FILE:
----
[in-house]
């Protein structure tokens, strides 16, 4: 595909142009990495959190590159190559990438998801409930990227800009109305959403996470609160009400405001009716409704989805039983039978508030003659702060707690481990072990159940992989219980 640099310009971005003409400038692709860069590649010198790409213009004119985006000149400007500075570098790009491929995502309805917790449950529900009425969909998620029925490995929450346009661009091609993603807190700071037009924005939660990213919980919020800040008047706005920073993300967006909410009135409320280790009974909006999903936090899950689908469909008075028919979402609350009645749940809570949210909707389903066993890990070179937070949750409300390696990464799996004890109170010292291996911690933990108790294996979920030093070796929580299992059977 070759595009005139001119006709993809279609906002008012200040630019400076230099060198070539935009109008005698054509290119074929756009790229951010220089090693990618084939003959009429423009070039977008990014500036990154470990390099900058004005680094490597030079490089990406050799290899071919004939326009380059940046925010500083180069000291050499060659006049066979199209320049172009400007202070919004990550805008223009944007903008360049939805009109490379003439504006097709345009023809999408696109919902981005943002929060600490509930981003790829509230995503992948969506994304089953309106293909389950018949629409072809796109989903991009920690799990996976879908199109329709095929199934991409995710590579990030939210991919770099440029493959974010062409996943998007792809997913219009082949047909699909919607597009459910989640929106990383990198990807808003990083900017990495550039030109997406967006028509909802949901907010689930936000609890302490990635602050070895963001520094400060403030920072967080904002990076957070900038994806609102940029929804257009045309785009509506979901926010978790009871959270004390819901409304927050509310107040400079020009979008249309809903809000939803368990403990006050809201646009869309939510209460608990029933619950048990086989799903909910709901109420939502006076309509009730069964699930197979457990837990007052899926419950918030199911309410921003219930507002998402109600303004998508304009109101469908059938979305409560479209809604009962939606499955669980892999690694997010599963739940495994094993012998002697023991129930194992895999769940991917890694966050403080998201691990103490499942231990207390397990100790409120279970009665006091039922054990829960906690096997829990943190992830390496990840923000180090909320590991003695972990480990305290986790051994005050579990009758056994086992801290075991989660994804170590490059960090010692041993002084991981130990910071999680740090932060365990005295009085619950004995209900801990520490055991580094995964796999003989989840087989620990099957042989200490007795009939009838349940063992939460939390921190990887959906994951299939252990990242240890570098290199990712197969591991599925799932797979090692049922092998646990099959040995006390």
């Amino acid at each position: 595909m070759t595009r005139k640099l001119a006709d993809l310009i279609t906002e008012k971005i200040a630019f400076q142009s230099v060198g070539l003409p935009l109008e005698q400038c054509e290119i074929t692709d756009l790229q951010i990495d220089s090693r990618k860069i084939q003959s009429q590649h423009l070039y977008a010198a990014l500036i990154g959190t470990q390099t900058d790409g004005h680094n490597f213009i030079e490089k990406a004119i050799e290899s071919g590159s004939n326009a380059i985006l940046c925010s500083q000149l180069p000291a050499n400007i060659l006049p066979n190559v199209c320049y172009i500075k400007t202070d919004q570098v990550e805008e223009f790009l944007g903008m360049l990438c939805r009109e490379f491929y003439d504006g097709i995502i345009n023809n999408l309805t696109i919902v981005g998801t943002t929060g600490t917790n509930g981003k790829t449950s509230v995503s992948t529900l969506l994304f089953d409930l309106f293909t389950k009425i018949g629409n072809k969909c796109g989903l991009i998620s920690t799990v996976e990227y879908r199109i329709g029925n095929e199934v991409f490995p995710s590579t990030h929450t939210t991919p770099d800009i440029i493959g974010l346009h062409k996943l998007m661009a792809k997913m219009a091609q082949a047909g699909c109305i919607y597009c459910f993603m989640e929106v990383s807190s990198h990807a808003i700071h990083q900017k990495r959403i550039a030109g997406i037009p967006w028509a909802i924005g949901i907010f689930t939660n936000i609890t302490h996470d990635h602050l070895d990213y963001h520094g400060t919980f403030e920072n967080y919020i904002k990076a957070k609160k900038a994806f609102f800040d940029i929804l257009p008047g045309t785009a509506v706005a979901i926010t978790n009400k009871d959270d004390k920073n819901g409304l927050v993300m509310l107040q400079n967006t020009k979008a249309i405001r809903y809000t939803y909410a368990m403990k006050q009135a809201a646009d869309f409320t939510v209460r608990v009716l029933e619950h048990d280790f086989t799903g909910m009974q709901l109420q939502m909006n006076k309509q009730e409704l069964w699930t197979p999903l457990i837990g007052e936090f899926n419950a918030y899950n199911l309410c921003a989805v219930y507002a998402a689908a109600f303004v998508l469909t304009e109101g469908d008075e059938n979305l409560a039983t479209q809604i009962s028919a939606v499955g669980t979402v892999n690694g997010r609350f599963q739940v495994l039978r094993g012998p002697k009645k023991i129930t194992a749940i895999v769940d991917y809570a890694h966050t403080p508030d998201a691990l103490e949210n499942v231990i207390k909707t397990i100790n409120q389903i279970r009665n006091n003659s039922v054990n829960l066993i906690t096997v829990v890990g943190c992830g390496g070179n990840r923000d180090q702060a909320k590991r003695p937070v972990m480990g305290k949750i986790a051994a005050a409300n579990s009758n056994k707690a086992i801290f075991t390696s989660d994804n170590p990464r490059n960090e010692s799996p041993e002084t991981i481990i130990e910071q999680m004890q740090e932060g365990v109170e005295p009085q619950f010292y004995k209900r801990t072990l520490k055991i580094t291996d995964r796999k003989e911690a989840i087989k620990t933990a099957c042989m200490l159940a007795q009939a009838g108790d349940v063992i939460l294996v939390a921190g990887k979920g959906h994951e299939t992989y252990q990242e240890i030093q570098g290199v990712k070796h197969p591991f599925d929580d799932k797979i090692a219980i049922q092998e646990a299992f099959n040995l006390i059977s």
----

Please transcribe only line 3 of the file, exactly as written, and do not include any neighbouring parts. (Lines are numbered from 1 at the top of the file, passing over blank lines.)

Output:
């Amino acid at each position: 595909m070759t595009r005139k640099l001119a006709d993809l310009i279609t906002e008012k971005i200040a630019f400076q142009s230099v060198g070539l003409p935009l109008e005698q400038c054509e290119i074929t692709d756009l790229q951010i990495d220089s090693r990618k860069i084939q003959s009429q590649h423009l070039y977008a010198a990014l500036i990154g959190t470990q390099t900058d790409g004005h680094n490597f213009i030079e490089k990406a004119i050799e290899s071919g590159s004939n326009a380059i985006l940046c925010s500083q000149l180069p000291a050499n400007i060659l006049p066979n190559v199209c320049y172009i500075k400007t202070d919004q570098v990550e805008e223009f790009l944007g903008m360049l990438c939805r009109e490379f491929y003439d504006g097709i995502i345009n023809n999408l309805t696109i919902v981005g998801t943002t929060g600490t917790n509930g981003k790829t449950s509230v995503s992948t529900l969506l994304f089953d409930l309106f293909t389950k009425i018949g629409n072809k969909c796109g989903l991009i998620s920690t799990v996976e990227y879908r199109i329709g029925n095929e199934v991409f490995p995710s590579t990030h929450t939210t991919p770099d800009i440029i493959g974010l346009h062409k996943l998007m661009a792809k997913m219009a091609q082949a047909g699909c109305i919607y597009c459910f993603m989640e929106v990383s807190s990198h990807a808003i700071h990083q900017k990495r959403i550039a030109g997406i037009p967006w028509a909802i924005g949901i907010f689930t939660n936000i609890t302490h996470d990635h602050l070895d990213y963001h520094g400060t919980f403030e920072n967080y919020i904002k990076a957070k609160k900038a994806f609102f800040d940029i929804l257009p008047g045309t785009a509506v706005a979901i926010t978790n009400k009871d959270d004390k920073n819901g409304l927050v993300m509310l107040q400079n967006t020009k979008a249309i405001r809903y809000t939803y909410a368990m403990k006050q009135a809201a646009d869309f409320t939510v209460r608990v009716l029933e619950h048990d280790f086989t799903g909910m009974q709901l109420q939502m909006n006076k309509q009730e409704l069964w699930t197979p999903l457990i837990g007052e936090f899926n419950a918030y899950n199911l309410c921003a989805v219930y507002a998402a689908a109600f303004v998508l469909t304009e109101g469908d008075e059938n979305l409560a039983t479209q809604i009962s028919a939606v499955g669980t979402v892999n690694g997010r609350f599963q739940v495994l039978r094993g012998p002697k009645k023991i129930t194992a749940i895999v769940d991917y809570a890694h966050t403080p508030d998201a691990l103490e949210n499942v231990i207390k909707t397990i100790n409120q389903i279970r009665n006091n003659s039922v054990n829960l066993i906690t096997v829990v890990g943190c992830g390496g070179n990840r923000d180090q702060a909320k590991r003695p937070v972990m480990g305290k949750i986790a051994a005050a409300n579990s009758n056994k707690a086992i801290f075991t390696s989660d994804n170590p990464r490059n960090e010692s799996p041993e002084t991981i481990i130990e910071q999680m004890q740090e932060g365990v109170e005295p009085q619950f010292y004995k209900r801990t072990l520490k055991i580094t291996d995964r796999k003989e911690a989840i087989k620990t933990a099957c042989m200490l159940a007795q009939a009838g108790d349940v063992i939460l294996v939390a921190g990887k979920g959906h994951e299939t992989y252990q990242e240890i030093q570098g290199v990712k070796h197969p591991f599925d929580d799932k797979i090692a219980i049922q092998e646990a299992f099959n040995l006390i059977s």